Fred Rowe Is Just a Kentucky Country Boy, but He Has a Gem of a Business—and a Lot of Security
It is not a place where you'd care to make a false move. In the otherwise typical American street outside, one can spot turbaned Indians, Russians in fur hats and Latin Americans as well as agents of Tiffany's and the Sharper Image catalog. These are the customers of the nationally known House of Onyx. Inside its HQ the American behind it all sits protected by steel doors, armed guards, electronic surveillance, double-bolt locks and digital key systems. Behind his desk is a gun case full of loaded weapons, mostly semiautomatic rifles and shotguns, and on the desk is a loaded .44 Magnum and an Ingram-MAC-10 semiautomatic pistol with 30 rounds in it. Says the American meaningfully: "I deal with important people."
The unlikely setting of this closely guarded action isn't the diamond district of a teeming metropolis. It is Greenville, Ky., a town of 5,000 in the hard heart of the state's strip-mining region, which claims more millionaires—mostly from coal—per square foot than anywhere else on earth. Specifically, we are in the office of Fred Rowe, gem dealer extraordinaire, who sells diamonds, rubies, sapphires, you name it—and whose inventory, he claims, includes more cut onyx than there is in all of Mexico.
With 30,000 customers a year, ranging from truck drivers with $100 to spare to potentates who plunk down $700,000, Fred Rowe, 51, is a major player in the world gem trade. He enjoys the role. "Many of our investors come from the radical right and have no confidence in the government's ability to take care of us," he says darkly. "We speak the same language." In his wallet he carries a card identifying him as a grad of an amateur guerrilla-training outfit near Atlanta. But religion is his driving force. A self-styled "narrow-minded Christian" who is a deacon at the local Baptist church, Rowe says, "If you read the Bible diligently, it provides a better business background than an MBA. The message is, if you do things in a proper manner, you'll be rewarded. Not just an ultimate reward, but a constant reward here on earth." Rowe reads the Book diligently, and he has been rewarded. He drives three Cadillacs and an Olds '88, wears "seven ounces of gold" around his neck and owns most of downtown Greenville.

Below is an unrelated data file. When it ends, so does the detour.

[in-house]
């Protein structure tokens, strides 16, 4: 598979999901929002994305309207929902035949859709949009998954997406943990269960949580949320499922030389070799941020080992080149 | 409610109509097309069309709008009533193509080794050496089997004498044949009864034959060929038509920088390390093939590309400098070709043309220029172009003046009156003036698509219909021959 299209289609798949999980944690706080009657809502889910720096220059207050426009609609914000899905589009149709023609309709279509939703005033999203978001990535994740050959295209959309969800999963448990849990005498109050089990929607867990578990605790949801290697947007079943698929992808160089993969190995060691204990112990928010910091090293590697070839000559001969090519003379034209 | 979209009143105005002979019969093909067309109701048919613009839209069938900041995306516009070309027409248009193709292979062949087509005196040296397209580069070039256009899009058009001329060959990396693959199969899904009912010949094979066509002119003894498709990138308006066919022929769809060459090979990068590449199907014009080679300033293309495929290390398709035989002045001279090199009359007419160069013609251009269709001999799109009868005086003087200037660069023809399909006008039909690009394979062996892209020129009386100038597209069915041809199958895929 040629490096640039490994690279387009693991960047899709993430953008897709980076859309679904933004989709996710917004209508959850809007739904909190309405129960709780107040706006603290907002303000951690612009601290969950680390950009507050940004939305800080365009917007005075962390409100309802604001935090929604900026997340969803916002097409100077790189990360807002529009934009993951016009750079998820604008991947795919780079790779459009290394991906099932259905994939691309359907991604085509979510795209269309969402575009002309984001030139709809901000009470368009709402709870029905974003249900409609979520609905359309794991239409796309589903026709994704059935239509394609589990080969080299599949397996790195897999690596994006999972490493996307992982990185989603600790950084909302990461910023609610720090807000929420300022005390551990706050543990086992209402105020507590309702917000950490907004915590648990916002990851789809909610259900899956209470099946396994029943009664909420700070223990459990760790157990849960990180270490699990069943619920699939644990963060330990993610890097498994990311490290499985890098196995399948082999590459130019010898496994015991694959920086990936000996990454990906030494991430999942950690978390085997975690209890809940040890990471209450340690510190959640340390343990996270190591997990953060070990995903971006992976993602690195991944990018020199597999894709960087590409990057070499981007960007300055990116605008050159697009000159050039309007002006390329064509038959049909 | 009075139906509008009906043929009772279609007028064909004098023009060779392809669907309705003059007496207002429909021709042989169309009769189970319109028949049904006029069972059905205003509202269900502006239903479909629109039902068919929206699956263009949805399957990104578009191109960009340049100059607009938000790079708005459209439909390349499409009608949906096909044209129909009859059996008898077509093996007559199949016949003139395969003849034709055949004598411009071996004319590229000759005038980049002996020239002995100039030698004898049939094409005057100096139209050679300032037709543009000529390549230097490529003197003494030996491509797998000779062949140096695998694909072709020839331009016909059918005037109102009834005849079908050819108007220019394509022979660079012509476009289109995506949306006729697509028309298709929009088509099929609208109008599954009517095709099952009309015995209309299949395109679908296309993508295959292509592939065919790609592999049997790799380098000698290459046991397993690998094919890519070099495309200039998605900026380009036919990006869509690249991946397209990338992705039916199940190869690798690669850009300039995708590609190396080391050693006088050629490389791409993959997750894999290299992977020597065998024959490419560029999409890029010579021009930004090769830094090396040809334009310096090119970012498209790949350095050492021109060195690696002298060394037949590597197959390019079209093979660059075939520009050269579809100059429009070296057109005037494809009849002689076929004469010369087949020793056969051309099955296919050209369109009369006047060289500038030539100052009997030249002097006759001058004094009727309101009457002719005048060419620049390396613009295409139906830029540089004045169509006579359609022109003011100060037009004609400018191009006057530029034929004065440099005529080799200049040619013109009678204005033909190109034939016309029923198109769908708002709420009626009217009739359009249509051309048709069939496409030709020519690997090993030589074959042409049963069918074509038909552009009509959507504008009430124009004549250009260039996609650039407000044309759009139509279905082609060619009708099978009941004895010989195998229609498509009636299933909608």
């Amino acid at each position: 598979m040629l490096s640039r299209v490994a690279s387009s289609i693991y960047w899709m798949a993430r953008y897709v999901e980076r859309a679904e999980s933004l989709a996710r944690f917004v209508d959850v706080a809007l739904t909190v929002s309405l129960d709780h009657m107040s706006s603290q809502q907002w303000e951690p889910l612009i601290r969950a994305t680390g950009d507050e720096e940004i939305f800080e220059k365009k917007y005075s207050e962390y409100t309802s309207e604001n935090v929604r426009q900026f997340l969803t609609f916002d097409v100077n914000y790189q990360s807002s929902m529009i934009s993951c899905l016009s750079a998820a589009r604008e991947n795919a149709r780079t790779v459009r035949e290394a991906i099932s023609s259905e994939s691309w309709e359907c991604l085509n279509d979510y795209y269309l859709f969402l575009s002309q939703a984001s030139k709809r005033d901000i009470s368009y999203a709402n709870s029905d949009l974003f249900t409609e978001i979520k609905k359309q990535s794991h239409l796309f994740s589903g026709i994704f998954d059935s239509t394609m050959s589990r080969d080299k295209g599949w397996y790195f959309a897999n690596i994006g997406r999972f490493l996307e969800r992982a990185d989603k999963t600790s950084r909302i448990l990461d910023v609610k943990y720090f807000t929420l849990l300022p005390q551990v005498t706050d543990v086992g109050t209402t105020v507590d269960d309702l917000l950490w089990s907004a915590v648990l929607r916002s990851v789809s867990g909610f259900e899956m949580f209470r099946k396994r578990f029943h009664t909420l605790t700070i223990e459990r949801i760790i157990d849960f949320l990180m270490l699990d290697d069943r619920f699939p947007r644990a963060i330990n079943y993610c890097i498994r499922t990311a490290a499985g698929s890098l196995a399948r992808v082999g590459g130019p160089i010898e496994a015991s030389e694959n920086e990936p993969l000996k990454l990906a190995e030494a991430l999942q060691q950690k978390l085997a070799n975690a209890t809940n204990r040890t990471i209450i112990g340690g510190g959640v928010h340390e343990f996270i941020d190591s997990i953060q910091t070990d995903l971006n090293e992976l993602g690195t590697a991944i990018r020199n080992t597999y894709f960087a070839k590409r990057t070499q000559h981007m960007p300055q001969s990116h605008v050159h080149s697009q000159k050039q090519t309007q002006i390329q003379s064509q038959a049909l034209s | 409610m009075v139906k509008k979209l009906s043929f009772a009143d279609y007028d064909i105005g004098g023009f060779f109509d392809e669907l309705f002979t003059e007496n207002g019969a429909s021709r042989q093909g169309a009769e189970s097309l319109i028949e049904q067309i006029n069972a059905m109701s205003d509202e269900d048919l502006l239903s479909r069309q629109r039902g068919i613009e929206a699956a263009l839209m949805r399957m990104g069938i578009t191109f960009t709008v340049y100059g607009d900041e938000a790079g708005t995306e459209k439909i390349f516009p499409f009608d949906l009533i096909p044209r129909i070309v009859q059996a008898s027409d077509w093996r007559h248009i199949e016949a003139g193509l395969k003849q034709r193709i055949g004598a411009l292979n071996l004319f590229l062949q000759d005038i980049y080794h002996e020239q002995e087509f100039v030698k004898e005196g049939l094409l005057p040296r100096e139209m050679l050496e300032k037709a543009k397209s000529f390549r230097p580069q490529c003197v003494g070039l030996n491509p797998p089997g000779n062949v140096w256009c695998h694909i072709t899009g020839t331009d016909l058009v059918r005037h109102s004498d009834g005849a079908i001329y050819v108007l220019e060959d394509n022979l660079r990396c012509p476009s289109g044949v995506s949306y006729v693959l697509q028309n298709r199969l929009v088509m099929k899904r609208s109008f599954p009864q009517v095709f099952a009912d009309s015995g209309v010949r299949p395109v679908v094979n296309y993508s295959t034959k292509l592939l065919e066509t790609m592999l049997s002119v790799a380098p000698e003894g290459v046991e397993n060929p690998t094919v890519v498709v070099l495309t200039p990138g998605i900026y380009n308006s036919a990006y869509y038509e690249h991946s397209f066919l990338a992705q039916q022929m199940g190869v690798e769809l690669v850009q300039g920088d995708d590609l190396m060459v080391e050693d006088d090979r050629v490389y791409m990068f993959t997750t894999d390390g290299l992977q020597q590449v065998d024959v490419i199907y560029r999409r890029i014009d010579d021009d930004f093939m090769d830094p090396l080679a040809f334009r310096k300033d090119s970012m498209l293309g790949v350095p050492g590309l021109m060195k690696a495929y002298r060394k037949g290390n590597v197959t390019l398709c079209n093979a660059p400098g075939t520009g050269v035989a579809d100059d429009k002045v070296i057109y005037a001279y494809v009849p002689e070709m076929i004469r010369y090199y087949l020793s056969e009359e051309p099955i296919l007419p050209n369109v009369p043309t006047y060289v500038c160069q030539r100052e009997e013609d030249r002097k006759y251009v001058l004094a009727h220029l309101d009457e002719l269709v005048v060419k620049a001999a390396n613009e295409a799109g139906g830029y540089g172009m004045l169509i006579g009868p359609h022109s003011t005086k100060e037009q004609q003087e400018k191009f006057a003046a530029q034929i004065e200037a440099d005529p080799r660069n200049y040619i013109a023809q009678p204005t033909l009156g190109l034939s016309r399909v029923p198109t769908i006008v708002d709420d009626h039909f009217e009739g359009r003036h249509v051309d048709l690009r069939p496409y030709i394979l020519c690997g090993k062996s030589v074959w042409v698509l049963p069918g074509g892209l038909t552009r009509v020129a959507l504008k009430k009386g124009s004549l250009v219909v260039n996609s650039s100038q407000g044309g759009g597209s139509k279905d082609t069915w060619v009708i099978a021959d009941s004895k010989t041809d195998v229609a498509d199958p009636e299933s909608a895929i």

Of course Rowe has a purely earthy message too. "Rubies and sapphires have retained their value over the past 2,000 years," he says. "The same can't be said of currencies. And I myself own no stocks."
Rowe is the son of a retired wildcatter (an independent oil driller). His $10,000-a-day business has its roots in a job he had in high school as tour guide in Mammoth Onyx Cave near Horse Cave, Ky. He started the House of Onyx in the basement of the First State Bank on Main Street in Greenville in 1967, and by 1971, selling to the trade and private dealers, he was the biggest onyx dealer in the world. By then Rowe had expanded into harder stuff, like diamonds; today onyx is only 10 percent of his business.
His wife, Shirley, and two of their three children help out in the shop next to the courthouse, which has 35 employees, but Rowe alone is on the cutting edge of the business. He spends half his time traveling here and abroad. At home he's at his desk by 6:30 a.m., works till 5 p.m., breaks for dinner, then returns to his office for three to five hours more. On the road he finds people fascinated by what he does. "Everyone seems to have an aunt who took a garnet out of Czechoslovakia and wants to know how much it's worth," he says. "They'll pick my brains for hours." And although he spent 77 days in a Mexican jail on a smuggling charge in 1972, he says it was a bum rap and that his success is based on his good name. "You just don't go back on your word," he insists. "If you do, it gets around and you're out of business."
The most common question he gets, of course, is "Why do you stay in Greenville?" "Many times I'll be doing business in a foreign land and there'll be more people in one building than live in Greenville," he says. "But this is my hometown. And you can't match the security. A stranger won't come and go without everybody knowing it." He smiles. "We do all right for a bunch of unsophisticated country boys."
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